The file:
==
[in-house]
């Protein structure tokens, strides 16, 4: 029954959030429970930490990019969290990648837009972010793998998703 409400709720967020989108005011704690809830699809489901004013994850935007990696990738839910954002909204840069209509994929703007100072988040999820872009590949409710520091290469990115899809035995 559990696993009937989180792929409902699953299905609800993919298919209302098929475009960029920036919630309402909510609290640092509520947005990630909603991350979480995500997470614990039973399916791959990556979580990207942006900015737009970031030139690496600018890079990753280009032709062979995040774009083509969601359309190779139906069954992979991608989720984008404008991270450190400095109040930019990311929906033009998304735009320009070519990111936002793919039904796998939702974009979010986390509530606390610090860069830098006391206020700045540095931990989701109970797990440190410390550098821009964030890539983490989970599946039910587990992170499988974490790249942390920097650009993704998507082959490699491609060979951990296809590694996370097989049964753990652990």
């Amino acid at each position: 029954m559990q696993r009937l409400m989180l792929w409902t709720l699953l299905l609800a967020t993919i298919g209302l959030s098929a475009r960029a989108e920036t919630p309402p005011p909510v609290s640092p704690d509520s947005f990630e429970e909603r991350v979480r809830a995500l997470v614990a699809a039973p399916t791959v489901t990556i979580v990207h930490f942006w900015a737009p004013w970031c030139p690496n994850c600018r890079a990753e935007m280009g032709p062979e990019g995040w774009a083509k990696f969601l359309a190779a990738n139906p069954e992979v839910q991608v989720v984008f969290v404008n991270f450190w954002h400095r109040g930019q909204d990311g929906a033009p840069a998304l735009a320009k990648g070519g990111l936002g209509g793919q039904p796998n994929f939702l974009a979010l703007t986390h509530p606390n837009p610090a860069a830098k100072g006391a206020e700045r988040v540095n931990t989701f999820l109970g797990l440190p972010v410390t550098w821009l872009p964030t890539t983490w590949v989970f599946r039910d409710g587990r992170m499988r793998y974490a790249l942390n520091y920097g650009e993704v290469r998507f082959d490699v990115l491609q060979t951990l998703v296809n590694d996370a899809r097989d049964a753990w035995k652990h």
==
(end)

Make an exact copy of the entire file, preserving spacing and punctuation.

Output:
[in-house]
């Protein structure tokens, strides 16, 4: 029954959030429970930490990019969290990648837009972010793998998703 409400709720967020989108005011704690809830699809489901004013994850935007990696990738839910954002909204840069209509994929703007100072988040999820872009590949409710520091290469990115899809035995 559990696993009937989180792929409902699953299905609800993919298919209302098929475009960029920036919630309402909510609290640092509520947005990630909603991350979480995500997470614990039973399916791959990556979580990207942006900015737009970031030139690496600018890079990753280009032709062979995040774009083509969601359309190779139906069954992979991608989720984008404008991270450190400095109040930019990311929906033009998304735009320009070519990111936002793919039904796998939702974009979010986390509530606390610090860069830098006391206020700045540095931990989701109970797990440190410390550098821009964030890539983490989970599946039910587990992170499988974490790249942390920097650009993704998507082959490699491609060979951990296809590694996370097989049964753990652990």
């Amino acid at each position: 029954m559990q696993r009937l409400m989180l792929w409902t709720l699953l299905l609800a967020t993919i298919g209302l959030s098929a475009r960029a989108e920036t919630p309402p005011p909510v609290s640092p704690d509520s947005f990630e429970e909603r991350v979480r809830a995500l997470v614990a699809a039973p399916t791959v489901t990556i979580v990207h930490f942006w900015a737009p004013w970031c030139p690496n994850c600018r890079a990753e935007m280009g032709p062979e990019g995040w774009a083509k990696f969601l359309a190779a990738n139906p069954e992979v839910q991608v989720v984008f969290v404008n991270f450190w954002h400095r109040g930019q909204d990311g929906a033009p840069a998304l735009a320009k990648g070519g990111l936002g209509g793919q039904p796998n994929f939702l974009a979010l703007t986390h509530p606390n837009p610090a860069a830098k100072g006391a206020e700045r988040v540095n931990t989701f999820l109970g797990l440190p972010v410390t550098w821009l872009p964030t890539t983490w590949v989970f599946r039910d409710g587990r992170m499988r793998y974490a790249l942390n520091y920097g650009e993704v290469r998507f082959d490699v990115l491609q060979t951990l998703v296809n590694d996370a899809r097989d049964a753990w035995k652990h």